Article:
Oprah’s High Priestess of Public Shaming

Posted by on Nov 8, 2015 in Voice-Over | 0 comments

After five seasons, Iyanla: Fix My Life is still somewhat niche—it’s only available on OWN, which is a premium-cable channel. It’s fairly popular, though: According to OWN, this season is averaging 1 million total viewers, and is consistently among the most popular cable series watched in African American households. It’s centered on a deep human need: People are broken, and they want to be fixed. Sometimes, this is a matter of common sense. Stop fathering babies with handfuls of women; stop cheating on your spouse; stop crutching on meth. More often, though, it takes the pattern of a spiritual healing: confession, penitence, absolution. This emotional performance is a reminder that religion has never faded from American culture; its rhythms echo everywhere, even reality television. The satisfying spiritual flayings of Iyanla: Fix My Life embody a specific kind of secularism: light on metaphysical details, but still deeply yearning for meaning, morality, and salvation.

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Usually, when Iyanla tackles people’s problems, they’re fairly run-of-the-mill: mother-in-law conflicts, relationship drama, marital boredom. In season five, though, she took up a complicated religious problem in a three-part “mega-fix” of two gay pastors in Louisville, Kentucky, who had not yet come out to their congregations. Homosexuality is “a secret that’s been buried in the African American community for far too long,” Iyanla says in the intro. The goal, as she says repeatedly, is to get the men, Mitchell and Derek, to “tell the truth.”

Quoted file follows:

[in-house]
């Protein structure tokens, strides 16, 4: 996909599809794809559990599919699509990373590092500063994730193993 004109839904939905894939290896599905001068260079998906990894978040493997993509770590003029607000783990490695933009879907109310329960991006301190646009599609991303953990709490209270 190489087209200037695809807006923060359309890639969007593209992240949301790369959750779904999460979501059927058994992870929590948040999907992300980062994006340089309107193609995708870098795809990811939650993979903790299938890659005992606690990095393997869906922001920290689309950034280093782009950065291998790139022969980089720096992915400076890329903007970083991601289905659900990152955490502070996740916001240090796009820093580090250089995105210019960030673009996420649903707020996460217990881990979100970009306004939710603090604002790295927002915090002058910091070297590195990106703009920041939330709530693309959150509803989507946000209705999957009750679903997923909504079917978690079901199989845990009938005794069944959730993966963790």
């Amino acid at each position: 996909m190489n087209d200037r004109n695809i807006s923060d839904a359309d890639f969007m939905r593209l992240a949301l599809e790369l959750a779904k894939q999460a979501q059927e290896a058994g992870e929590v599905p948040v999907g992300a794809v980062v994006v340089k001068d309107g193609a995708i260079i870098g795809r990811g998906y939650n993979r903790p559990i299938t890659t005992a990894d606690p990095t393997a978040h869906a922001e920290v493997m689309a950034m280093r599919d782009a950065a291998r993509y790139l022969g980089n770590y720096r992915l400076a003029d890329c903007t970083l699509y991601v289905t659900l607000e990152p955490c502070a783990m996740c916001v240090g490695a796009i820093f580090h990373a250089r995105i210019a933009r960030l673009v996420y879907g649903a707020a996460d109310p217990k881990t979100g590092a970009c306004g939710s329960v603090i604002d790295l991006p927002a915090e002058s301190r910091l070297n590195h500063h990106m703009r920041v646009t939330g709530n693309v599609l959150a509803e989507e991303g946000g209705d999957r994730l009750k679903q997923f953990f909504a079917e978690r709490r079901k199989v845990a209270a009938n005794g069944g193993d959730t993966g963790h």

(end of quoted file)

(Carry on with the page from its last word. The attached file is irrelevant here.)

Iyanla’s method is a little reminiscent of another throw-back reality-television giant, Supernanny. She meets people in their homes; she sits in their living rooms and grills them on their deepest, darkest secrets; she tells them, solemnly, that they must change their ways. Soon into the “mega-fix,” we hear a lot of dirt on the pastors: how Mitchell married a single mom even though he knew he was attracted to men and soon started having affairs (tear count: moderate). How Derek fears that God doesn’t love him (tear count: astronomical). Iyanla has little patience for Mitchell, who gives her some ’tude, so she hazes him a little: She makes him look into a pink hand-mirror labeled “man” and tell her what he sees in it. It takes her a while, but she finally breaks him down; he retreats to a bed, bawling, and in a solemn voiceover, Iyanla details how this vulnerable state requires him to be swaddled and massaged, to “move the energy out of his body.” Derek’s big bombshell comes later, when Iyanla forces him to confront his family about his sexuality; he confesses that he was sexually assaulted by an older man when he was a child, as if this were a normal thing to share for the very first time when you’re on national television.

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